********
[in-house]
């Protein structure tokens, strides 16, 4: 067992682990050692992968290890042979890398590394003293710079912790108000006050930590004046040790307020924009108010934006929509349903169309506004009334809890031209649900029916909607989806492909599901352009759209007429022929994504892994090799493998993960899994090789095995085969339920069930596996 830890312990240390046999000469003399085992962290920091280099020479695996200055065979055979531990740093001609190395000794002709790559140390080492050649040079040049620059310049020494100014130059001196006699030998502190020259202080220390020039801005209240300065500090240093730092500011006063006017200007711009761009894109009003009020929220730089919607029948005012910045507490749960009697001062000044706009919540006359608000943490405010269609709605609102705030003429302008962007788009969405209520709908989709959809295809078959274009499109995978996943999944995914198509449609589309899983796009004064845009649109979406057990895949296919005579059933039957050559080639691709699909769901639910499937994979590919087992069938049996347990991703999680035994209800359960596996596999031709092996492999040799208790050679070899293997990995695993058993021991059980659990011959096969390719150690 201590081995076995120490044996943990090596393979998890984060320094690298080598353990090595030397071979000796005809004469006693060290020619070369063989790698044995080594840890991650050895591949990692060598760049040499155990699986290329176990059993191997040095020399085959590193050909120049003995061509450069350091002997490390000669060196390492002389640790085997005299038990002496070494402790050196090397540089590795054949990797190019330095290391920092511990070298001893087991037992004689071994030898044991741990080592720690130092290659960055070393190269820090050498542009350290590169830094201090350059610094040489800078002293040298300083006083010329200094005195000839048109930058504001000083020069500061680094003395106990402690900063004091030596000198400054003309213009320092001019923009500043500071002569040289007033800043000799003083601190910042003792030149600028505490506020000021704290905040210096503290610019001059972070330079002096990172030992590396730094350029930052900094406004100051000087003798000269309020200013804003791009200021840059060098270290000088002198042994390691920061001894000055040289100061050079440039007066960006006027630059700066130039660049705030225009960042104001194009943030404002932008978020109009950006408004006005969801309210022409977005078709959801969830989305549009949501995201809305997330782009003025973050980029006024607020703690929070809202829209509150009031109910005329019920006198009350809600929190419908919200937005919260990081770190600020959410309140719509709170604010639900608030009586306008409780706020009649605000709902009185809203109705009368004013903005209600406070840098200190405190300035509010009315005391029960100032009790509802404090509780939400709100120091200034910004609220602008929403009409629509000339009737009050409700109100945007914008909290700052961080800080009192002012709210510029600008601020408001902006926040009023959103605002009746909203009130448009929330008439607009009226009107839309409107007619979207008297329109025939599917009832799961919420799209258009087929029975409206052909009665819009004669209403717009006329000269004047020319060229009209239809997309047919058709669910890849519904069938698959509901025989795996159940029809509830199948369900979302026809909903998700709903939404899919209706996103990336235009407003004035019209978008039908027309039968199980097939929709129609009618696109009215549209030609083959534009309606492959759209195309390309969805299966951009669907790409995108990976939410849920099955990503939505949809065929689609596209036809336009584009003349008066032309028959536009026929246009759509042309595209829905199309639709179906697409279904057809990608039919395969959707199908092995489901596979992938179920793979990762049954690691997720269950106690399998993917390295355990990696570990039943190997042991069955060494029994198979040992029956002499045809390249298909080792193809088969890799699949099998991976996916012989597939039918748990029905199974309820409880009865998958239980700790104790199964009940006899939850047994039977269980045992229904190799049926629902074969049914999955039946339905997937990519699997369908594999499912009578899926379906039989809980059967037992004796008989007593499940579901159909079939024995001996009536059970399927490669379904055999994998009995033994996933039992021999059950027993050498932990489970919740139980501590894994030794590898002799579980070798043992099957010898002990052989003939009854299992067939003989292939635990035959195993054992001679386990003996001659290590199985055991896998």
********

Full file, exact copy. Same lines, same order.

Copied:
[in-house]
């Protein structure tokens, strides 16, 4: 067992682990050692992968290890042979890398590394003293710079912790108000006050930590004046040790307020924009108010934006929509349903169309506004009334809890031209649900029916909607989806492909599901352009759209007429022929994504892994090799493998993960899994090789095995085969339920069930596996 830890312990240390046999000469003399085992962290920091280099020479695996200055065979055979531990740093001609190395000794002709790559140390080492050649040079040049620059310049020494100014130059001196006699030998502190020259202080220390020039801005209240300065500090240093730092500011006063006017200007711009761009894109009003009020929220730089919607029948005012910045507490749960009697001062000044706009919540006359608000943490405010269609709605609102705030003429302008962007788009969405209520709908989709959809295809078959274009499109995978996943999944995914198509449609589309899983796009004064845009649109979406057990895949296919005579059933039957050559080639691709699909769901639910499937994979590919087992069938049996347990991703999680035994209800359960596996596999031709092996492999040799208790050679070899293997990995695993058993021991059980659990011959096969390719150690 201590081995076995120490044996943990090596393979998890984060320094690298080598353990090595030397071979000796005809004469006693060290020619070369063989790698044995080594840890991650050895591949990692060598760049040499155990699986290329176990059993191997040095020399085959590193050909120049003995061509450069350091002997490390000669060196390492002389640790085997005299038990002496070494402790050196090397540089590795054949990797190019330095290391920092511990070298001893087991037992004689071994030898044991741990080592720690130092290659960055070393190269820090050498542009350290590169830094201090350059610094040489800078002293040298300083006083010329200094005195000839048109930058504001000083020069500061680094003395106990402690900063004091030596000198400054003309213009320092001019923009500043500071002569040289007033800043000799003083601190910042003792030149600028505490506020000021704290905040210096503290610019001059972070330079002096990172030992590396730094350029930052900094406004100051000087003798000269309020200013804003791009200021840059060098270290000088002198042994390691920061001894000055040289100061050079440039007066960006006027630059700066130039660049705030225009960042104001194009943030404002932008978020109009950006408004006005969801309210022409977005078709959801969830989305549009949501995201809305997330782009003025973050980029006024607020703690929070809202829209509150009031109910005329019920006198009350809600929190419908919200937005919260990081770190600020959410309140719509709170604010639900608030009586306008409780706020009649605000709902009185809203109705009368004013903005209600406070840098200190405190300035509010009315005391029960100032009790509802404090509780939400709100120091200034910004609220602008929403009409629509000339009737009050409700109100945007914008909290700052961080800080009192002012709210510029600008601020408001902006926040009023959103605002009746909203009130448009929330008439607009009226009107839309409107007619979207008297329109025939599917009832799961919420799209258009087929029975409206052909009665819009004669209403717009006329000269004047020319060229009209239809997309047919058709669910890849519904069938698959509901025989795996159940029809509830199948369900979302026809909903998700709903939404899919209706996103990336235009407003004035019209978008039908027309039968199980097939929709129609009618696109009215549209030609083959534009309606492959759209195309390309969805299966951009669907790409995108990976939410849920099955990503939505949809065929689609596209036809336009584009003349008066032309028959536009026929246009759509042309595209829905199309639709179906697409279904057809990608039919395969959707199908092995489901596979992938179920793979990762049954690691997720269950106690399998993917390295355990990696570990039943190997042991069955060494029994198979040992029956002499045809390249298909080792193809088969890799699949099998991976996916012989597939039918748990029905199974309820409880009865998958239980700790104790199964009940006899939850047994039977269980045992229904190799049926629902074969049914999955039946339905997937990519699997369908594999499912009578899926379906039989809980059967037992004796008989007593499940579901159909079939024995001996009536059970399927490669379904055999994998009995033994996933039992021999059950027993050498932990489970919740139980501590894994030794590898002799579980070798043992099957010898002990052989003939009854299992067939003989292939635990035959195993054992001679386990003996001659290590199985055991896998």